New York Times
ABU DHABI, United Arab Emirates - Late one night in November, a plane carrying dozens of Colombian men touched down in this glittering seaside capital. Whisked through customs by an Emirati intelligence officer, the group boarded an unmarked bus and drove 20 miles to a windswept military complex in the desert sand.
The Colombians had entered the United Arab Emirates posing as construction workers. In fact, they were soldiers for a secret U.S.-led mercenary army being built by Erik Prince, the billionaire founder of Blackwater Worldwide, with $529 million from the oil-soaked sheikdom.
Prince, who resettled here last year after his security business faced mounting legal problems in the United States, was hired by the crown prince of Abu Dhabi to put together an 800-member battalion of foreign troops for the United Arab Emirates, the New York Times reported Saturday, citingformer employees involved with the project, U.S. officials and corporate documents.
The force is intended to conduct missions inside and outside the country, defend oil pipelines and skyscrapers from terrorist attacks, and put down internal revolts, the documents show. Such troops could be deployed if the Emirates faced unrest in crowded labor camps or democracy protests such as those sweeping the Arab world this year.
In outsourcing critical parts of their defense to mercenaries - the soldiers of choice for medieval kings, Italian Renaissance dukes and African dictators - the Emiratis have begun a new era in the boom in wartime contracting since the Sept. 11, 2001, attacks. And by relying on a force largely created by Americans, they have introduced a volatile new element in an already combustible region where the United States is widely viewed with suspicion.
Breaking federal law?
The United Arab Emirates - an autocracy with the sheen of a progressive, modern state - are allied with the United States, and the New York Times said U.S. officials indicated that the battalion program had some support in Washington.Still, it is not clear whether the project has the United States' official blessing. Legal experts and government officials said some of those involved with the battalion might be breaking federal laws that prohibit U.S. citizens from training foreign troops if they did not secure a license from the State Department.
For Prince, the foreign battalion is a bold attempt at reinvention. He is hoping to build a new empire in the desert far from the trial lawyers, congressional investigators and Justice Department officials he is convinced worked in league to taint Blackwater as reckless. He sold the company last year, but in April, a federal appeals court reopened the case against four Blackwater guards accused of killing 17 Iraqi civilians in Baghdad in 2007.
To help fulfill his ambitions, Prince's new company, Reflex Responses, obtained another multimillion-dollar contract to protect a string of nuclear plants under construction and provide cybersecurity. He hopes to earn billions more, the New York Times said it was told by former employees, by assembling additional battalions of Latin American troops for the Emiratis, and opening a giant complex where his company can train troops for other governments.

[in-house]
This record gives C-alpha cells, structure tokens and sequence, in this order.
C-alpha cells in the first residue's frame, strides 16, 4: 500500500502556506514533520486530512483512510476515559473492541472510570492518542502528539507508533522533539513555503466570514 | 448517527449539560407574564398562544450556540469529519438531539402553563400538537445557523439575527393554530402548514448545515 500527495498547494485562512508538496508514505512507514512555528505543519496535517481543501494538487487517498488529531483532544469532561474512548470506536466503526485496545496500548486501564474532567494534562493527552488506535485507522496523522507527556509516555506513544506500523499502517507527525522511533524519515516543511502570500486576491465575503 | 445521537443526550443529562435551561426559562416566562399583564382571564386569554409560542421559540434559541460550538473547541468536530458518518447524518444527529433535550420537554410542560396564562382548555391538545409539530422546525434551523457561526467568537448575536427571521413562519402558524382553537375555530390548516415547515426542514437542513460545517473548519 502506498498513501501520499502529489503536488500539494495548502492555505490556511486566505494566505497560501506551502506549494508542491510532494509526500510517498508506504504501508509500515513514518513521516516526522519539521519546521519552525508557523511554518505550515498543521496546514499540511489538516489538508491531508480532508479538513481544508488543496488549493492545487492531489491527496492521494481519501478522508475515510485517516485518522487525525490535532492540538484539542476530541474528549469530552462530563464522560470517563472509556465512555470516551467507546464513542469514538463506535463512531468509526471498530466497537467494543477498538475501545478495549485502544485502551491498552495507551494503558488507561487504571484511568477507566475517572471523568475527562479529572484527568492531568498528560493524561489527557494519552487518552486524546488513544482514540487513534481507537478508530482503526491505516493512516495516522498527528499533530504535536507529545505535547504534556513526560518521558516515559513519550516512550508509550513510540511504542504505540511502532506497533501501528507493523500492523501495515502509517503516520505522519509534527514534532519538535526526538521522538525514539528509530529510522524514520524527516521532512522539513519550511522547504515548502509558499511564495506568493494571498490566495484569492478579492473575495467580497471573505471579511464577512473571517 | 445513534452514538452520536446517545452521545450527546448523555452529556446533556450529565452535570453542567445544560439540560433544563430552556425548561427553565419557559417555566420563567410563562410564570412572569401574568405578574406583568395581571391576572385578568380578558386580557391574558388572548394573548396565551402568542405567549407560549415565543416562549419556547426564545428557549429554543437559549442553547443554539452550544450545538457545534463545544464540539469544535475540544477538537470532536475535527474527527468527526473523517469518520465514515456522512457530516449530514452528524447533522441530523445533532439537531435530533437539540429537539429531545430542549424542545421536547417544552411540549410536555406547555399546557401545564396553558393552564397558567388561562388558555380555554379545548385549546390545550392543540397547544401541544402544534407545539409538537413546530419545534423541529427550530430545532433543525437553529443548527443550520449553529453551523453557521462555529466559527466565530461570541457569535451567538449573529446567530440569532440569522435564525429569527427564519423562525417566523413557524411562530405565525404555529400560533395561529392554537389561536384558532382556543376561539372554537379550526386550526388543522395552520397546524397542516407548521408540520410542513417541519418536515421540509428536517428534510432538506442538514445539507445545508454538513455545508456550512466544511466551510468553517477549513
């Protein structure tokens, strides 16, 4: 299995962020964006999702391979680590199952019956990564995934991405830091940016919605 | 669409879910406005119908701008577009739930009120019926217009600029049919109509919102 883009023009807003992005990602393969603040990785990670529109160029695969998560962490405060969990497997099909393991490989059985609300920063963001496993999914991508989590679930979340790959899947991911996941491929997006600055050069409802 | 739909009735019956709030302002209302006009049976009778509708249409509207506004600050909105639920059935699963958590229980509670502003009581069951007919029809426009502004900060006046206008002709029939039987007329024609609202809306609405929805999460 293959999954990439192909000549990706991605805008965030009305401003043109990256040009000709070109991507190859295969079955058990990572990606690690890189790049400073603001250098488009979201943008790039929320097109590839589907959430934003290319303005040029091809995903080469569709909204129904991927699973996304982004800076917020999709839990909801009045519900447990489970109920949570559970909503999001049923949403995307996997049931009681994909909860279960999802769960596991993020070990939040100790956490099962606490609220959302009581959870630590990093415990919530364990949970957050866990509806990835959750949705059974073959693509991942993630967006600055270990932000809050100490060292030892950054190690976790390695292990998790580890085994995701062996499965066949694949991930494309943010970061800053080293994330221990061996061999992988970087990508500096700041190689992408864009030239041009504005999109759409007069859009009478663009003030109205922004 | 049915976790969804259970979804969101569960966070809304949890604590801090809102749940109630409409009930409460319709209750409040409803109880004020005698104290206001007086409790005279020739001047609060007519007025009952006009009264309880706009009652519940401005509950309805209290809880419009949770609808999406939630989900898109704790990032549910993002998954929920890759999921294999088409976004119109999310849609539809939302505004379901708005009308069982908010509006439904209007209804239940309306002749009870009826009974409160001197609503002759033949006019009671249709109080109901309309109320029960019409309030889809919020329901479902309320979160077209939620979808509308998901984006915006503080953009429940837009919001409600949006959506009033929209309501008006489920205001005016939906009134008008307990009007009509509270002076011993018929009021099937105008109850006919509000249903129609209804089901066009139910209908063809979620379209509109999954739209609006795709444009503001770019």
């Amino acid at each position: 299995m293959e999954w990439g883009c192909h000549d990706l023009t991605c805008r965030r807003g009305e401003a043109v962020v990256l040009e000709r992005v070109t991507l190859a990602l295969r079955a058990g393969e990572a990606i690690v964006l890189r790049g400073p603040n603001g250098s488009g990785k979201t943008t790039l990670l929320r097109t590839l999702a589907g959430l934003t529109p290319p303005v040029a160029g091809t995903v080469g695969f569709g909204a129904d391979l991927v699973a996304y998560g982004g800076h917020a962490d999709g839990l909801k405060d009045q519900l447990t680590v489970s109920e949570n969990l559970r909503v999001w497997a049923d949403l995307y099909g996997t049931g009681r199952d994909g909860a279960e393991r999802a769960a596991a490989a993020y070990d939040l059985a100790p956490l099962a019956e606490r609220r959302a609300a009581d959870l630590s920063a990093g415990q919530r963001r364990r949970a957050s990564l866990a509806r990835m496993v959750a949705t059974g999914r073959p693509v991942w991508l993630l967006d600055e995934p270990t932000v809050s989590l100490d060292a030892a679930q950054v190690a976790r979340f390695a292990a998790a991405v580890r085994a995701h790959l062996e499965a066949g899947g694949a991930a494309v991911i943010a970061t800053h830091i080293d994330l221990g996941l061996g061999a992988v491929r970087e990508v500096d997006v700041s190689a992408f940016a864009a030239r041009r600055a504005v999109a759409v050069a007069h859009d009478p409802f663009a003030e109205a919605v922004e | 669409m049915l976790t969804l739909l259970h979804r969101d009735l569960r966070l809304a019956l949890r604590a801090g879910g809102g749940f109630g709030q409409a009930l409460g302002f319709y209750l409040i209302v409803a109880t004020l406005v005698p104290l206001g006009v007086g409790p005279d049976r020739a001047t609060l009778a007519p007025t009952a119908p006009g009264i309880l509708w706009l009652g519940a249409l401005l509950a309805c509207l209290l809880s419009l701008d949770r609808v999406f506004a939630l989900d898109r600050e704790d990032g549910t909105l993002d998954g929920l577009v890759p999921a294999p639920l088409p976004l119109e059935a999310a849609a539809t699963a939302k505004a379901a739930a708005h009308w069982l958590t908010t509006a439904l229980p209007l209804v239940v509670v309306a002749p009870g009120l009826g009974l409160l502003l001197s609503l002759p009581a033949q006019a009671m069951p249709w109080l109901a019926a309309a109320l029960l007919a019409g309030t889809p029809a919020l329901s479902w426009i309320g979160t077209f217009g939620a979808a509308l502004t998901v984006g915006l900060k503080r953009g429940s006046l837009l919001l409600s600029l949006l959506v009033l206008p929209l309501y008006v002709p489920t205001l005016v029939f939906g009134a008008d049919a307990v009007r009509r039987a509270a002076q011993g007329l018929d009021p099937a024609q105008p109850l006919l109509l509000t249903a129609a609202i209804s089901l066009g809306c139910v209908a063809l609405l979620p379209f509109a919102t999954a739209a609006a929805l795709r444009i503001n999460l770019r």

Knowing that his ventures are magnets for controversy, Prince has masked his involvement with the mercenary battalion. His name is not included on contracts and most other corporate documents, and company insiders have at times tried to hide his identity by referring to him by the code name "Kingfish."
Last spring, as waiters in the lobby of the Park Arjaan by Rotana Hotel passed by carrying cups of Turkish coffee, a small team of Blackwater and U.S. military veterans huddled over plans for the foreign battalion.
Prince made the deal with Sheik Mohammed bin Zayed al-Nahyan, the crown prince of Abu Dhabi and the de-facto ruler of the United Arab Emirates. The two men had known each other for years, and it was the prince's idea to build a commando force for his country.
Leader of the team
The team in the hotel lobby was led by Ricky Chambers, known as C.T., a former FBI agent who had worked for Prince for years; most recently, he had run a program training Afghan troops for a Blackwater subsidiary called Paravant.
He was among the half-dozen or so Americans who would serve as top managers of the project, receiving nearly $300,000 in annual compensation. Chambers and Prince began luring U.S. contractors from Afghanistan, Iraq and other danger spots with pay packages that topped out at more than $200,000 a year, according to a budget document.
Chambers and Prince also began looking for soldiers. They lined up Thor Global Enterprises, a company on the Caribbean island of Tortola specializing in "placing foreign servicemen in private security positions overseas," according to a contract signed last May. The recruits would be paid about $150 a day.
The New York Times said it was told by the former employees that Thor has struggled to sign up and keep enough men on the ground. By last November, the battalion was officially behind schedule. The original goal was for the 800-man force to be ready by March 31; recently, the battalion's size was lowered to about 580 men.
Emirati military officials had promised that if this first battalion was a success, they would pay for an entire brigade of several thousand men. The new contracts would be worth billions, and would help with Prince's next big project: a desert training complex for foreign troops patterned after Blackwater's compound in Moyock, N.C. But before moving ahead, United Arab Emirates military officials have insisted that the battalion prove itself in a "real world mission."
That has yet to happen.